police were not put in place to protect and serve the residents of the apartments but to enforce the

law on the African American race on a microscopic level. This brutal enforcement of the law by

the government instilled fear of the police force that many African Americans still see as true

today. African Americans have created a fear of police based on many cases of false accusations

or police brutality and that has stemmed from the creation of redlining and dangerous African

American neighborhoods.

This in part is an indirect result of redlining, and it is an example of how negative

stereotypes of people of color continue to be a part of our culture. Redlining resulted in an

increased number police officers in the areas with high volumes of Black people. Due to the

coercive nature of redlining, tension increased between the Black citizens and the police officers,

and the situation further perpetuated stereotypes on both sides. Chappelle’s special addresses

these issues and how contemporary police brutality exists today. Although Chapelle doesn’t

specifically mention redlining, his special focuses on issue that stem from that, since the impact

is still evident in modern-day society.

In the special “Killin Them Softly”, Chappelle has been a positive impact on the growth

of African American rights. He is a valuable activist by being able to put forth support for the

equality of African Americans on display not only in his free time but during his time at work,

up on stage. A comedian will generally not take too much time to explain a joke or even be

serious for a moment, but Chappelle is able to pause and drive home the more significant

message. For example, he states, “So black people are very afraid of the police, that is a big part

of our culture, it don’t matter how rich you are, how old you are... we’re just afraid of them. We

got every reason to be afraid of them” (3:40-3:55). Chappelle is describing the belief how all

African Americans hold this belief, contain no matter who they are within the African American

community, and he continues to tell the story of an officer pulling up to his left at a stop light. He

says “It may not be a big deal for you but I ******* fall apart, Oh! Don’t look over there, nuh

uh” (4:55-5:07). Chappelle portrays how his fear increases as an officer drove up near him,

creating a panic for an African American but to a white person that would be nothing out of the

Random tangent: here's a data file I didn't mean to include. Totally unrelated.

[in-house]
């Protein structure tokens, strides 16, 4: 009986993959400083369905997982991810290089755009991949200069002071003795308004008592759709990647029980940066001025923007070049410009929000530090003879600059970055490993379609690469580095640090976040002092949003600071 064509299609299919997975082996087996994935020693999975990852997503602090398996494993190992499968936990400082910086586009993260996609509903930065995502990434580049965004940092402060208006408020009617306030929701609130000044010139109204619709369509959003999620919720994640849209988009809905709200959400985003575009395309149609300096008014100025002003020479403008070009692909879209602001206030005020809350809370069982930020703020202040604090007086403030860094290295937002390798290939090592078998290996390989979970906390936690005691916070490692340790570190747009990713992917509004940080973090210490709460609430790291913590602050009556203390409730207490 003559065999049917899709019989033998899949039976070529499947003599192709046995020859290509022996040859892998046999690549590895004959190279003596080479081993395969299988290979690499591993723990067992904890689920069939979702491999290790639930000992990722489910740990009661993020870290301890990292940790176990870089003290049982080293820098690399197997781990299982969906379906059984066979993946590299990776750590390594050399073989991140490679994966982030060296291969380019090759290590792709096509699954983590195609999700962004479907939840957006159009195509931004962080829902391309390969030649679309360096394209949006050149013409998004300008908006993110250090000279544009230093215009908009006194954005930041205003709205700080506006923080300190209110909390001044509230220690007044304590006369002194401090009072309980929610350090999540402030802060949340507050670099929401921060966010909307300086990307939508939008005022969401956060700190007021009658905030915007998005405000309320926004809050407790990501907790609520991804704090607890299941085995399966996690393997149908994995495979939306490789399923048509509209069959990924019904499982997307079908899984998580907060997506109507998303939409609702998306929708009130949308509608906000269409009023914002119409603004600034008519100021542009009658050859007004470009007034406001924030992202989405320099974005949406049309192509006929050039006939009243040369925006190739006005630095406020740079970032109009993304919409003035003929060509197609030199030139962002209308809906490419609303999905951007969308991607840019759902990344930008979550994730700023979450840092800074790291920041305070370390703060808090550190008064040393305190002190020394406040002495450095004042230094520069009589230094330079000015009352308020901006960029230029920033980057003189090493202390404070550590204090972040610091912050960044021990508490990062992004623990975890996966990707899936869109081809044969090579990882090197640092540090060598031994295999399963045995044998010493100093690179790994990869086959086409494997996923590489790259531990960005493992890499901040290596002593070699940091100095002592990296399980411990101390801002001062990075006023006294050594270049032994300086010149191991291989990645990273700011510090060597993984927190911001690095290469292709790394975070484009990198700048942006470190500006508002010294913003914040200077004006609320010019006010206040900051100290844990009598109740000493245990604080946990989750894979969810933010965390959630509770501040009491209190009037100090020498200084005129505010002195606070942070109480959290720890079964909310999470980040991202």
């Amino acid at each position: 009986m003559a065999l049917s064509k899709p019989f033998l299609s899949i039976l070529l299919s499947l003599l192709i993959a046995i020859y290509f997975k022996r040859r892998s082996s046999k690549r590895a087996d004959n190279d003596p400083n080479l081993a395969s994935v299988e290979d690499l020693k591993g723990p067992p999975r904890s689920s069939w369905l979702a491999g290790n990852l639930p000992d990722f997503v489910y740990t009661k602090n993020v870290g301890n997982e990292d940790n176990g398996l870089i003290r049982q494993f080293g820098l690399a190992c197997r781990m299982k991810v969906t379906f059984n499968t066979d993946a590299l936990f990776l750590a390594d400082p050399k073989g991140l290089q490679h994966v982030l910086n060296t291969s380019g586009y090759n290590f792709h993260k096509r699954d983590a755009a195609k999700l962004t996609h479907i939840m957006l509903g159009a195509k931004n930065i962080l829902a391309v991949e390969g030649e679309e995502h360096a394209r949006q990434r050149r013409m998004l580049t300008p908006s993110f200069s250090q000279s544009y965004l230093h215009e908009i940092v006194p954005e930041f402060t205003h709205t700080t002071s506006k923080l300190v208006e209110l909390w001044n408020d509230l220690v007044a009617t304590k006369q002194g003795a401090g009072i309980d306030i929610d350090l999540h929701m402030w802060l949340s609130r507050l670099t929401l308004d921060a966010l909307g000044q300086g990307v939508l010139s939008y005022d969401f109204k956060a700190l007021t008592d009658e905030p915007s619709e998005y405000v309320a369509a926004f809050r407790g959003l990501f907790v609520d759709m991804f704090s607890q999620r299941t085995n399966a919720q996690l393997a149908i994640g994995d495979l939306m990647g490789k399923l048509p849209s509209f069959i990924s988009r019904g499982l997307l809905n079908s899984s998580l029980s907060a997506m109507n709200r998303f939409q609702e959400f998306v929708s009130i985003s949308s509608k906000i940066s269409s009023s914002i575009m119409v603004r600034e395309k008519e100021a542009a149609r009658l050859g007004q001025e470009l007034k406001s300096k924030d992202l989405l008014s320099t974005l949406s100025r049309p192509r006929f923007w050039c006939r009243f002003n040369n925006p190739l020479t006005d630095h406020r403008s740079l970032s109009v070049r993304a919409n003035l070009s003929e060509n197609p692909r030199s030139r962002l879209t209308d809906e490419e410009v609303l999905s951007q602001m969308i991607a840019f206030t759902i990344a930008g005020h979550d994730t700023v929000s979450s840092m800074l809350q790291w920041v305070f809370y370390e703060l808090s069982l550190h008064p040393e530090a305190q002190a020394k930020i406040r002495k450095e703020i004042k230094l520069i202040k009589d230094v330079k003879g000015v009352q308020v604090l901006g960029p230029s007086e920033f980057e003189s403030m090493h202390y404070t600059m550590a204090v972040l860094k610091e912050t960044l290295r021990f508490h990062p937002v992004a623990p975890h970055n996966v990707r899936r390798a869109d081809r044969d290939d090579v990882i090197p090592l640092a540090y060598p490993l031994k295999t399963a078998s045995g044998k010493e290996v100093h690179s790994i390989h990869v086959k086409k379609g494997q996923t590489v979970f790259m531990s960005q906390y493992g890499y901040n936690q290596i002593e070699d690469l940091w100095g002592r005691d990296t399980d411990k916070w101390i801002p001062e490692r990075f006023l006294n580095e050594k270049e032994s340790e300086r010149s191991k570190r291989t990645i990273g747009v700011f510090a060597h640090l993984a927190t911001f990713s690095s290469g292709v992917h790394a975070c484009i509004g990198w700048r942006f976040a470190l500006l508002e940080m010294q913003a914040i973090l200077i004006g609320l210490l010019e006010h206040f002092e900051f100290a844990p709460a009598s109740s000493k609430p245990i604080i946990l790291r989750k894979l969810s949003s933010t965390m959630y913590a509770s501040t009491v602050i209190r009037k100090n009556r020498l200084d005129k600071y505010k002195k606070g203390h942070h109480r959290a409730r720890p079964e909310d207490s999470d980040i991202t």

ordinary. Chappelle expands on his statement about how it is only African Americans who

obtain this cultural trait of being afraid of the police. However, Chappelle never knew this until

he reflected on personal stories about him and his white friend Chip from New York City who is

extremely nonchalant especially when around the presence of an officer. The first story about

Chip and Dave, they were smoking a joint in New York City and got lost. Chip decides it is a

great idea to poke a cop a bunch of times to find out directions, and even showing his arrogance

by confessing to smoking reefer. After Chip found out directions and walked away like no big

deal, Dave being an African American, demonstrated his fear on stage by saying “Now, I know

that is not amazing to some of you, but if you ask one of these black fellows, that shit is fucking

incredible isn’t it (6:54-7:05). Chappelle is mind blown about the idea of talking to the cops

when high, but because Chip is white he is able to get away with it, even in front of the cops.

Another quick story about Chip to show the inequality of law enforcement is when Chip decided

to drive while drunk and then decided to race a car who pulled up next to them. They were

eventually pulled over by an officer and the best excuse Chip could have come up with was

“Sorry Officer, I didn’t know I couldn't do that” (9:40-10:02). This is the perfect representation

of how African Americans and whites are viewed and treated differently amongst police officers.

Chip is given the benefit of the doubt because he is white, whereas a Black person may feel far

more uncomfortable and likely would be treated more unfairly.

From the beginning of redlining, it has affected each and every African American

member of the community whether they were actually placed into lousy residence areas or not.

The negative effects of redlining are still all around the United States, mainly in the lack of

protection law enforcement provides African Americans. It has been hard for African Americans

to improve equality for all, but for too long, redlining has brought a burden that white people do

not understand because they did not go through the pain rather than give it out. Dave Chappelle

has done an outstanding job in his stand up, “Killin Them Softly” by joking about critical topics

that happen in daily African American’s lives in order to bring public attention to problems we

have to fix in this world.

MAHONEY, MARTHA R. “Residential Segregation and White Privilege.” Critical White Studies,
edited by Richard Delgado and Jean Stefancic, Temple University Press, 1997, pp. 273–275.

DREIER, PETER. “Redlining Cities: How Banks Color Community Development.” Challenge,
vol. 34, no. 6, 1991, pp. 15–23. JSTOR, JSTOR,